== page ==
Detroit-based Ally Financial Inc., the nation’s largest new-car lender, is “absolutely not” looking to sell its core U.S. auto lending business Ally executives said Tuesday, despite questions about the ultimate fate of Ally’s domestic operations.
Ally is seeking to divest more than $30 billion of assets in Canada and Mexico as well as in Europe and South America, Chief Executive Officer Michael Carpenter said in an interview. This may allow Ally to repay two-thirds of the government rescue that left the U.S. Treasury Department with a 74 percent stake, he said.
However, the US giant could still pursue an initial public stock offering, find private-equity firms to buy out the stake owned by the U.S. Treasury, release capital or pursue acquisitions, Carpenter said.
“We will have created optionality and opportunity as a result of these steps,” he said.
Without ResCap and international lending operations on its books, Ally would have about $136.6 billion in assets.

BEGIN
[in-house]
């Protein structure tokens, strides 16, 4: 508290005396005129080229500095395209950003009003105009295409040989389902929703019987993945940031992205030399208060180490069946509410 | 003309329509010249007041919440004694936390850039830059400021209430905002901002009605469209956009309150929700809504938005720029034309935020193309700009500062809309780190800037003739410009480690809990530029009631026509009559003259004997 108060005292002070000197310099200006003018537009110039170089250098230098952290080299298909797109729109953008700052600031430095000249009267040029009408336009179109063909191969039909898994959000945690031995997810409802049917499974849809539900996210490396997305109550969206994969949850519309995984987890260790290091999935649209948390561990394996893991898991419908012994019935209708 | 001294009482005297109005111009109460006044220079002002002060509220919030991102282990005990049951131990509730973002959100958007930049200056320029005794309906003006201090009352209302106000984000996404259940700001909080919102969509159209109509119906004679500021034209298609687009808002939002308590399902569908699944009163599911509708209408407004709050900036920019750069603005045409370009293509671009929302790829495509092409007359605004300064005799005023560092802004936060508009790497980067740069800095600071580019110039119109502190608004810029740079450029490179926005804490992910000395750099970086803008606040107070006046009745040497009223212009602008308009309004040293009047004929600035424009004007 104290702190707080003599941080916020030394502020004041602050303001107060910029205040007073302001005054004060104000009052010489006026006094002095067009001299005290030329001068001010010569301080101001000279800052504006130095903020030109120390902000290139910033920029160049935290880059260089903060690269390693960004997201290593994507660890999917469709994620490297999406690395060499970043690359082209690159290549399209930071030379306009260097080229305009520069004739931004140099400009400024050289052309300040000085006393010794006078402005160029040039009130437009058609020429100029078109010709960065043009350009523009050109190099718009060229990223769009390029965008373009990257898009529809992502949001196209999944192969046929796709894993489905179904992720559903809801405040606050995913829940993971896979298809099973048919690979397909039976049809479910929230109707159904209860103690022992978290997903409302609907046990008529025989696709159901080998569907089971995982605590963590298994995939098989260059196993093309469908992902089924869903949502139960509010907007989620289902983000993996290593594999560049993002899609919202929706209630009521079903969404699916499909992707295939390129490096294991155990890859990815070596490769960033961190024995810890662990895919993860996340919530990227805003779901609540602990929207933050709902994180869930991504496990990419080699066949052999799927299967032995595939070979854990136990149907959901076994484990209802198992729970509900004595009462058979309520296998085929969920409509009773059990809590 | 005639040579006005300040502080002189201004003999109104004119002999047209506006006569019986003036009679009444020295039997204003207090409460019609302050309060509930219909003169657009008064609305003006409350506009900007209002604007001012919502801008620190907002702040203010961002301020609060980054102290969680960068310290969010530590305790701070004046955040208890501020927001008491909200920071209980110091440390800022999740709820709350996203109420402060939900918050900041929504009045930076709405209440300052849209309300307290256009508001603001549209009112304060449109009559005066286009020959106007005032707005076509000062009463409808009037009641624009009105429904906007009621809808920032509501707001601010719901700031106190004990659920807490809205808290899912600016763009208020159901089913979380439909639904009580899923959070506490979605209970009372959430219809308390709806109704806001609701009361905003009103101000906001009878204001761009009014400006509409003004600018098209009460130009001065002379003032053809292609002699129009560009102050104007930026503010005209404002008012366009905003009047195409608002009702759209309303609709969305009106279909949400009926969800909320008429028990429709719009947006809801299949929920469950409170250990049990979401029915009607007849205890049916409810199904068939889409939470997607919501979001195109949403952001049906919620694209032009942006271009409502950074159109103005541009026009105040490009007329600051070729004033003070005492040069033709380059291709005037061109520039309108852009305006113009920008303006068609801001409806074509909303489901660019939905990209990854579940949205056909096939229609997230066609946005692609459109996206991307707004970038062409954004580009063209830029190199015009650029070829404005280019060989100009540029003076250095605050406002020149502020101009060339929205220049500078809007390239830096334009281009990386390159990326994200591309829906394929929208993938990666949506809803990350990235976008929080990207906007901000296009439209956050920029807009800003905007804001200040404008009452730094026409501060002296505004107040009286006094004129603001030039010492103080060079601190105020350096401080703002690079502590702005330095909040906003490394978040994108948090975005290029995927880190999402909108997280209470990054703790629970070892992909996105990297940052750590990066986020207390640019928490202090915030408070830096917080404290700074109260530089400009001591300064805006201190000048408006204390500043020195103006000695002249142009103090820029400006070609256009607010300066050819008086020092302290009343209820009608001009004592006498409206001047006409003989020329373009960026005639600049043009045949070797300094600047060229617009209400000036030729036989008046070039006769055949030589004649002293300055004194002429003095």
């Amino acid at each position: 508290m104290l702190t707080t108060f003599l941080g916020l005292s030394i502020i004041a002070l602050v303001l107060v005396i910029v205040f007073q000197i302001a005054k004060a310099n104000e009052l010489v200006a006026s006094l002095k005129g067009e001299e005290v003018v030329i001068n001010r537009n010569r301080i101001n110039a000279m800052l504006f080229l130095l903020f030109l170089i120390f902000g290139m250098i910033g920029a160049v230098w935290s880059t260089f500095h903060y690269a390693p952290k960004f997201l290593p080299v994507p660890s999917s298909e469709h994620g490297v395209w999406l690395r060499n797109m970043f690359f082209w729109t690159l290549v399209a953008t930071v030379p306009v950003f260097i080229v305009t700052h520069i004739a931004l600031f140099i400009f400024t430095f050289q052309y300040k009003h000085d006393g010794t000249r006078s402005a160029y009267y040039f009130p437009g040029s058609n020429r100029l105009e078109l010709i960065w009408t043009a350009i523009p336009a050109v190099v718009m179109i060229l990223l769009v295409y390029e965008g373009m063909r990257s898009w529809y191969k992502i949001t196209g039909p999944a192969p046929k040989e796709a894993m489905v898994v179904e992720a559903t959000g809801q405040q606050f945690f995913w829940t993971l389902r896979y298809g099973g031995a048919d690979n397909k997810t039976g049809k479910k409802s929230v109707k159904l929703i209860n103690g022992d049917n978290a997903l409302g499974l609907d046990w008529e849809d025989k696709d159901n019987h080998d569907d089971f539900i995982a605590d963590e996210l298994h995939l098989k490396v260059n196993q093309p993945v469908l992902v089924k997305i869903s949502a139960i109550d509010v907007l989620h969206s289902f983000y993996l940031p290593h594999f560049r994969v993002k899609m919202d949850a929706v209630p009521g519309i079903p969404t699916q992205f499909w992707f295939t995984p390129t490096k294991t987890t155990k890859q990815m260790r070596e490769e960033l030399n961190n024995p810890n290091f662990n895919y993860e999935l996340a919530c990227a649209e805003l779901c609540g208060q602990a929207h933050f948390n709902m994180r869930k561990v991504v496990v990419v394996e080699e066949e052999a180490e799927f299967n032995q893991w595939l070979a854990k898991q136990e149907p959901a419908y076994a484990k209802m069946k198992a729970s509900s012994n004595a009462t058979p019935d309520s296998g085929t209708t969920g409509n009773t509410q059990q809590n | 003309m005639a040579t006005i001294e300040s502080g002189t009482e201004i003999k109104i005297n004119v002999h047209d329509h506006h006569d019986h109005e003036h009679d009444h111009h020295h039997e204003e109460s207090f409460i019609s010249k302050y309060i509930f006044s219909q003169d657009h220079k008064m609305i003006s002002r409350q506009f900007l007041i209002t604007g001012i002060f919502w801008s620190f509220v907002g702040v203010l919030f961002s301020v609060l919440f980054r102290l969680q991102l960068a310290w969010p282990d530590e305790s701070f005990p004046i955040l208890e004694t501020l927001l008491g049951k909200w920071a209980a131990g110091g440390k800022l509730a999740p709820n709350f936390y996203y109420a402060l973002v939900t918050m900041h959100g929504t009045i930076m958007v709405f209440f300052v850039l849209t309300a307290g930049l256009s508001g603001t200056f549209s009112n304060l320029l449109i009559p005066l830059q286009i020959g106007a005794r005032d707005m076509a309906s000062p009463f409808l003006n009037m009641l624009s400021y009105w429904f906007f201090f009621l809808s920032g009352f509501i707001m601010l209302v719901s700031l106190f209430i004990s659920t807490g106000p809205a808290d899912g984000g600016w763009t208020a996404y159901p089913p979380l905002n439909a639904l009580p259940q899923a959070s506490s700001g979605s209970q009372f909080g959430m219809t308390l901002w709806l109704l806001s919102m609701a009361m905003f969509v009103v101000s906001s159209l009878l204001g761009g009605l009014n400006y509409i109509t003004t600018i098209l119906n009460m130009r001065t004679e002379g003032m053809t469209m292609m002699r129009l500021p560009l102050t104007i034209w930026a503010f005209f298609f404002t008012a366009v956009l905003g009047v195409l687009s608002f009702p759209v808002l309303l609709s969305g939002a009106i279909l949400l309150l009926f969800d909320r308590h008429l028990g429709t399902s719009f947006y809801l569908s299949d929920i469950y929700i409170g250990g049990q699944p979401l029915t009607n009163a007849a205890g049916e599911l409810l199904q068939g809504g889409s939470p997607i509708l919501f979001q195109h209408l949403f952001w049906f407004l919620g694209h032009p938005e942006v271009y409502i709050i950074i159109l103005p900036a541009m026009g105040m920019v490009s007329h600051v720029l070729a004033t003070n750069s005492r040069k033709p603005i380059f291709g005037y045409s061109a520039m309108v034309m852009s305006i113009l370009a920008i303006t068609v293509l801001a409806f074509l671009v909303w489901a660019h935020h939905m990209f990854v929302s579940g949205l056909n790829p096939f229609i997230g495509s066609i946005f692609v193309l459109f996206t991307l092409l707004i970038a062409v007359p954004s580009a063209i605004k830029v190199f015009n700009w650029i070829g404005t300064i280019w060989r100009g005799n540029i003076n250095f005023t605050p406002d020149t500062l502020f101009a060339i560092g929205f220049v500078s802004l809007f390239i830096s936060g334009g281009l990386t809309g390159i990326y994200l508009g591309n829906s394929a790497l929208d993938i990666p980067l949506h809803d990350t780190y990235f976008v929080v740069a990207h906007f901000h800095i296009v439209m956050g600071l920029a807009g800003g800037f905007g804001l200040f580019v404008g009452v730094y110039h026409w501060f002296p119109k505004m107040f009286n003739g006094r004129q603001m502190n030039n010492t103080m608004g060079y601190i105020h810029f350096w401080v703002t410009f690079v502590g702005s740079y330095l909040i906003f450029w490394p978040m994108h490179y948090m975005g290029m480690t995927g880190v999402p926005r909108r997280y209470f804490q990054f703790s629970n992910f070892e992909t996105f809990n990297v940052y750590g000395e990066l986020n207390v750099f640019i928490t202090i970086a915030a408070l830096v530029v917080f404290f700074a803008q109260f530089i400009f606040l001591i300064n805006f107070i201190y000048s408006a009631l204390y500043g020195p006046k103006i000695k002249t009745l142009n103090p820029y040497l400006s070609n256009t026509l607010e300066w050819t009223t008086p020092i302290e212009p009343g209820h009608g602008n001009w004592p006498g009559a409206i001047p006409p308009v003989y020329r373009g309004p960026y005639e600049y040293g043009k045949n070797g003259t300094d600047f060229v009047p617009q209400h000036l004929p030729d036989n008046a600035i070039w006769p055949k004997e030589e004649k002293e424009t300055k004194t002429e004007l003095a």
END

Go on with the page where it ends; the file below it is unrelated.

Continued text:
But analysts questioned whether the remaining business will have the financial strength necessary to compete.
Selling its international businesses would essentially leave Ally with a large auto-finance platform for dealer and consumer sales and an online bank offering traditional deposit accounts.
ResCap, once one of the country’s largest subprime-mortgage lenders, has been the subject of bankruptcy speculation on and off for several years.
General Motors confirmed Monday that it is interested in some of Ally’s international assets.
“We’re interested in it, but we’re not going to bleed to buy it,” GM CEO Dan Akerson told Bloomberg.
The Treasury Department, which provided $17.2 billion in emergency loans to Ally, at that time GMAC, in late 2008 and 2009 — has recovered about $5.5 billion so far.